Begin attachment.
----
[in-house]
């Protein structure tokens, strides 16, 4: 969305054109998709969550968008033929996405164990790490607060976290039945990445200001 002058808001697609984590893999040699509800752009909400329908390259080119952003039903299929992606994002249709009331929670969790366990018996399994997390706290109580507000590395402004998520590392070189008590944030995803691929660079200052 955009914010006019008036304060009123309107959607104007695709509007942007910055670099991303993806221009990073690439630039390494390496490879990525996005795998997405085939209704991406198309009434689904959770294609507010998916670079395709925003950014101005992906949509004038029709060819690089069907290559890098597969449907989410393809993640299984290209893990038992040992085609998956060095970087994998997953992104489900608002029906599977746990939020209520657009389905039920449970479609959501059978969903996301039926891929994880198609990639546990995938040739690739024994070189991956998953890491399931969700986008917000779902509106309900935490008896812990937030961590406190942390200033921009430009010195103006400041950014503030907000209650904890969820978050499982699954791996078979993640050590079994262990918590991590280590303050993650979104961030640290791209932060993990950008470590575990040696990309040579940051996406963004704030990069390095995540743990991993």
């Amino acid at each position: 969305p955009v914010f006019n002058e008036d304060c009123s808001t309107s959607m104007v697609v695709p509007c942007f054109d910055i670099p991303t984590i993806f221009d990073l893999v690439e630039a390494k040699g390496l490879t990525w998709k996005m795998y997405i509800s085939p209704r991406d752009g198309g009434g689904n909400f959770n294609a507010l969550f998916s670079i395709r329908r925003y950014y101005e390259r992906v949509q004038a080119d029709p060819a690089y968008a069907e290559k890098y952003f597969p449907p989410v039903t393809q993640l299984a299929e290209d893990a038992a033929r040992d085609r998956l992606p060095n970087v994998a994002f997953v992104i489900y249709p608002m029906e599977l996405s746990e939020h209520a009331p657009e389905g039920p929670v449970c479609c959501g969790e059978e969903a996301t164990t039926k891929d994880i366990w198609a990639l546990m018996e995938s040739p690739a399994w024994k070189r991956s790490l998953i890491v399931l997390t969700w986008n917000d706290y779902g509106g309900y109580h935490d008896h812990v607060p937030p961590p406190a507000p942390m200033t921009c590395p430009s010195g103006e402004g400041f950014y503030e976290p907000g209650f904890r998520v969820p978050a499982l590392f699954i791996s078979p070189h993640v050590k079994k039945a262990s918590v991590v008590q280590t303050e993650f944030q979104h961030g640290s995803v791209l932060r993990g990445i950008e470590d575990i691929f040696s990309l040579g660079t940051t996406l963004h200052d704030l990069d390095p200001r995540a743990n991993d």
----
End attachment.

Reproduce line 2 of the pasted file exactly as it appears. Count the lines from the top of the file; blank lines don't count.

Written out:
């Protein structure tokens, strides 16, 4: 969305054109998709969550968008033929996405164990790490607060976290039945990445200001 002058808001697609984590893999040699509800752009909400329908390259080119952003039903299929992606994002249709009331929670969790366990018996399994997390706290109580507000590395402004998520590392070189008590944030995803691929660079200052 955009914010006019008036304060009123309107959607104007695709509007942007910055670099991303993806221009990073690439630039390494390496490879990525996005795998997405085939209704991406198309009434689904959770294609507010998916670079395709925003950014101005992906949509004038029709060819690089069907290559890098597969449907989410393809993640299984290209893990038992040992085609998956060095970087994998997953992104489900608002029906599977746990939020209520657009389905039920449970479609959501059978969903996301039926891929994880198609990639546990995938040739690739024994070189991956998953890491399931969700986008917000779902509106309900935490008896812990937030961590406190942390200033921009430009010195103006400041950014503030907000209650904890969820978050499982699954791996078979993640050590079994262990918590991590280590303050993650979104961030640290791209932060993990950008470590575990040696990309040579940051996406963004704030990069390095995540743990991993």